Enzymes – Most commonly, the owner tries to save money by giving inadequate amounts of enzyme. It should be explained that this is a false economy, especially in the early stages of treatment, but that ultimately the dosage may be reduced with continuing clinical efficacy. Secondary bacterial overgrowth must also be addressed. Finally, concurrent inflammatory bowel disease may prevent treatment success, but as immunosuppression more commonly causes the signs of EPI to worsen, it is prudent to obtain histological proof before commencing glucocorticoids.


My biggest piece of advice for new EPI owners when first embarking on this EPI journey is to start with the basic guidelines, keep a Journal, assess results and modify accordingly…..

Find what produces normal looking poops for YOUR dog by trial and error with one change at a time. Once the dog is stable on enzymes do not forever restrict your dog by these rules, slowly try increasing a little more fat in the diet (unless your dog has another health concern that requires limited fat intake), slowly try not having to soften the food so much for such a long time, slowly try to reduce the amount of enzymes you give your dog once he/she is stable…. slowly try different foods/brands, etc.

If something works, GREAT! If something does not work, that is fine also…. just go back to what does work for your dog.

Once an EPI dog is stable, the goal is to (1) reduce the amount of enzymes given to the smallest dose possible without causing a flare-up (2) feed as much of a normal balanced diet without causing a flare-up. (I personally was able to reduce 1 tsp of enzymes to 1/2 tsp of enzymes once my dog became stable)

It is so hard for EPI owners to watch their dogs struggle. My hope is that by having the most recent research/advice coupled with an accumulation of EPI hands-on-experience with enzyme/diet management that it will help give new EPI owners with enough of an overview of all “possibilities” allowing them to make the best decision for their individual dog.

Another suggested excellent treatment for EPI is raw bovine or porcine pancreas, however this is another perfect world scenario. Raw pancreas availability all depends on where you live … whether or not raw pancreas is obtainable due to local agricultural laws… and whether it will agree with your dog or not….and you need to be aware of the fact that the potency of the pancreatic enzymes from one animal’s pancreas will vary from one animal to the next. Sometimes raw pancreas can be purchased from a slaughterhouse. If you have trouble doing this, ask your state meat inspectors that if you get a letter from your vet explaining why you need the raw pancreas, and if that would help allow you to purchase the fresh pancreas. The suggested raw pancreas formula is 3 to 4 ounces of raw pancreas for a 44 lb dog. It can be frozen (up to 3 months), but must be thawed to room temperature. Let thaw naturally. Never heat, cook or microwave pancreatic enzymes whether fresh or manufactured.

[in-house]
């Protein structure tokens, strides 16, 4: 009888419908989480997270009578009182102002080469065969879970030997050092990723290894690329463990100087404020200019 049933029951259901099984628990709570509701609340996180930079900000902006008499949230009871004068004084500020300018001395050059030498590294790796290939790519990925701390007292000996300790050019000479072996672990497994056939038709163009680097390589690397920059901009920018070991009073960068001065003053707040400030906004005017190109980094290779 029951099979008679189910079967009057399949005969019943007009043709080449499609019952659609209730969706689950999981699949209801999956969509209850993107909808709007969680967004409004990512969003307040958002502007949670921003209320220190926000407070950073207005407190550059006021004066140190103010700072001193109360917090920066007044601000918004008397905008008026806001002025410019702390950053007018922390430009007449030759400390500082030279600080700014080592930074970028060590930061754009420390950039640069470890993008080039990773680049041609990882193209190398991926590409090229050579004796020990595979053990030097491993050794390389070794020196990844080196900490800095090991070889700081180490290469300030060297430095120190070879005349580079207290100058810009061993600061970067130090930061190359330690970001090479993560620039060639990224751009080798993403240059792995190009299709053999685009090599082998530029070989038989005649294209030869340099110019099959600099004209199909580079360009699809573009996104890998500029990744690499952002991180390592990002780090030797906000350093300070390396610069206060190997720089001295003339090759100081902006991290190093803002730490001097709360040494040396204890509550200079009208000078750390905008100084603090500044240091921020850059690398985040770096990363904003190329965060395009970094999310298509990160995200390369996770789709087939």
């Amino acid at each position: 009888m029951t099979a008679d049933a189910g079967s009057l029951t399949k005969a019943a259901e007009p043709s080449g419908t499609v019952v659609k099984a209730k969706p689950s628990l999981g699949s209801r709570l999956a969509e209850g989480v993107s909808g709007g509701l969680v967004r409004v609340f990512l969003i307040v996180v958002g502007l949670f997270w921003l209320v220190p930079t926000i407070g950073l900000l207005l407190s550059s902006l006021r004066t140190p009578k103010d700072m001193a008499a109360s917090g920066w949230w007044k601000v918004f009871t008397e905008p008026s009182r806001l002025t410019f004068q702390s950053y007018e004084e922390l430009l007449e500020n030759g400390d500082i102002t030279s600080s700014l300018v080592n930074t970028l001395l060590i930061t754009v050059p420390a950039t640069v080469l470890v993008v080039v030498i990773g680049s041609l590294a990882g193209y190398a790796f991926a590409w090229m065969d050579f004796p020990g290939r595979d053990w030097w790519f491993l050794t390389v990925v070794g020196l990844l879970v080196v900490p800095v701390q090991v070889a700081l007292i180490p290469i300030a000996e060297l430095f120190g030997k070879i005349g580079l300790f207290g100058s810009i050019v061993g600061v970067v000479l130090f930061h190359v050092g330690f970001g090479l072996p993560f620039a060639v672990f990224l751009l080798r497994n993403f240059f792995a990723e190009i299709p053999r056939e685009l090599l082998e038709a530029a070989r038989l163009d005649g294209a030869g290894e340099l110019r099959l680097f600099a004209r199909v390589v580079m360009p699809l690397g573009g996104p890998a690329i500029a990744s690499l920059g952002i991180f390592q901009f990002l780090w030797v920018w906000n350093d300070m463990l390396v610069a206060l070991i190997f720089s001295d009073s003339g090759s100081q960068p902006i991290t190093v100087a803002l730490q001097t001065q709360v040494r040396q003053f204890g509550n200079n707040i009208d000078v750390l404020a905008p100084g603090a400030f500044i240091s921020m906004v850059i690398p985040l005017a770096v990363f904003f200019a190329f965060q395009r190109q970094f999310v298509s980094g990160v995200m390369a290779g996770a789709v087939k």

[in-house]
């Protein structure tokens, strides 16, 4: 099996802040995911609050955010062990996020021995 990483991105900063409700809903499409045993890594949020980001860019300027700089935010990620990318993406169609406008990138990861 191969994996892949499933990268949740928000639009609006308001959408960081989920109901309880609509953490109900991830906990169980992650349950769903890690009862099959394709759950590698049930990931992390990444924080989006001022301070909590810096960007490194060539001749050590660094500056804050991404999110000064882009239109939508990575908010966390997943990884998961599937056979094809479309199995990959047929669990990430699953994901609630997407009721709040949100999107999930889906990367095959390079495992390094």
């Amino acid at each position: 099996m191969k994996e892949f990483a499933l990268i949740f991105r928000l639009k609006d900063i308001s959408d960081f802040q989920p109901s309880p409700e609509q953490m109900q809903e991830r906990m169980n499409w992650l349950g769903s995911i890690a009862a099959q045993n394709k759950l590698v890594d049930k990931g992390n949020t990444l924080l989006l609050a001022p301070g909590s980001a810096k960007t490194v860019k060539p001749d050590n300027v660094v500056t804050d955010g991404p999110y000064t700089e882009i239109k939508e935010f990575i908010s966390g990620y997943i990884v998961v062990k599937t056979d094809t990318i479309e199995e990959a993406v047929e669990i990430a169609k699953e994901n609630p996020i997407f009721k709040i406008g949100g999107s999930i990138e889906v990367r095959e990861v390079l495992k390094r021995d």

If the dog refuses to eat the food because of the added enzymes, there are many “tricks” to camouflage the smell via green tripe, sprinkled Parmesan cheese on the food, cover with a few tablespoons of BBQ sauce/tomato sauce, or add pureed chicken/beef liver, etc. The stinky (but very healthy) Green-tripe may be purchased dog food specialty stores or it may be ordered from:
(USA) (or)

Powdered enzymes may be kept in tightly sealed double plastic bags and then in a sealed contained in the refrigerator to lengthen the longevity of the stored enzyme, however, it is very important to be kept dry since moisture ruins the enzymes.

Suggested Food Source portions


Always introduce only 1 change/addition at a time… once that is tolerated well…. check the stools formation…..if they become loose with the new addition to the diet, reduce the amount given. If stools still do not firm-up, eliminate that particular protein from the diet. 

If you can feed all raw meat (ground-up) most (but not all) EPI dogs do very well on raw. Organ meats are excellent, trim “excessive” fat from all meat. Some people cannot or are uncomfortable with an all raw diet … because of the expense/availability/handling….some vets or owners feel it further compromises an already compromised dog. This is not necessarily true. Some pet owners opt to just do a combination of dry and raw meat or simmered/cooked meat. This is an individual choice based on the dog’s tolerance and the owner’s preference.

In an EPI diet, a 50 to 75% ratio of meats/fish usually works very well. Meats that can be used include: beef, chicken (remove all skin), pork (not cured pork!), venison, lamb, and fish such as salmon and jack mackeral, etc. When giving fish from a can, be wary of the salt content. Other proteins that can be given, but not limited to are: cottage cheese, eggs, yogurt, etc. But once again, this is trial and error.

Organ meats should be given if preparing a home meal whether cooked or canned vs. a commercially prepared diet.
In an EPI diet, a 10 to 15% ratio of organ meats usually works well. If this is too rich for your individual dog, reduce the amount. Some EPI dogs have been known to only be able to tolerate 1% of organ meats. Others tolerate 15% without a problem.


Again, always introduce only 1 change or addition to the diet at a time. When adding vegetables, the better digested are the very finely ground (or mashed) and thoroughly cooked. Veggies such as the “root” vegetables, like sweet potatoes (better than white potatoes), turnips, beets or carrots are “usually” well tolerated. Vegetables that grow on the ground are also good like squash or pumpkin. Broccoli, green beans, etc are also good to mix in, however, as with anything else, the tolerable ratio will vary from dog to dog.

In an EPI diet, a 0 to 30% ratio of vegetables (carb content) usually works well.  (side note: if dog is prone to crystals… do not feed broccoli). Also, please understand that vegetables also have fiber content, so be careful not to use too many vegetables.


If you are preparing your own meals for your dog, calcium needs to be included. Whether by bones, ground bones, bone meal or crushed egg shells.  But for the EPI dog, some are not to be able to handle the commonly recommended 20 to 25% bone matter in a diet. So, t begin with, cut this percentage in half and see how well it is tolerated.